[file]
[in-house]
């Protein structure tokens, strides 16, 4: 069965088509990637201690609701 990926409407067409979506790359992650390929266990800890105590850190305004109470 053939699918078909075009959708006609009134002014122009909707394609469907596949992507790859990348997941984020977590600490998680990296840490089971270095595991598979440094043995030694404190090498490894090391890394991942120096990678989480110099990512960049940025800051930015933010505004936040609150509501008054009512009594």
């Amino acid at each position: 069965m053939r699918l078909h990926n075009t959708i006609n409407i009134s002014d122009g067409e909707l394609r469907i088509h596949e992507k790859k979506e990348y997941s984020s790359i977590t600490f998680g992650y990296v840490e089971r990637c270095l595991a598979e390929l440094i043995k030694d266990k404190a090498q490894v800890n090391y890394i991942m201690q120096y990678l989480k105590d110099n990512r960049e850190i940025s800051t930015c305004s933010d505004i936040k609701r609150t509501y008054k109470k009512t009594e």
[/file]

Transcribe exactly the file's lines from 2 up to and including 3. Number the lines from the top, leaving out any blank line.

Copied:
């Protein structure tokens, strides 16, 4: 069965088509990637201690609701 990926409407067409979506790359992650390929266990800890105590850190305004109470 053939699918078909075009959708006609009134002014122009909707394609469907596949992507790859990348997941984020977590600490998680990296840490089971270095595991598979440094043995030694404190090498490894090391890394991942120096990678989480110099990512960049940025800051930015933010505004936040609150509501008054009512009594």
């Amino acid at each position: 069965m053939r699918l078909h990926n075009t959708i006609n409407i009134s002014d122009g067409e909707l394609r469907i088509h596949e992507k790859k979506e990348y997941s984020s790359i977590t600490f998680g992650y990296v840490e089971r990637c270095l595991a598979e390929l440094i043995k030694d266990k404190a090498q490894v800890n090391y890394i991942m201690q120096y990678l989480k105590d110099n990512r960049e850190i940025s800051t930015c305004s933010d505004i936040k609701r609150t509501y008054k109470k009512t009594e």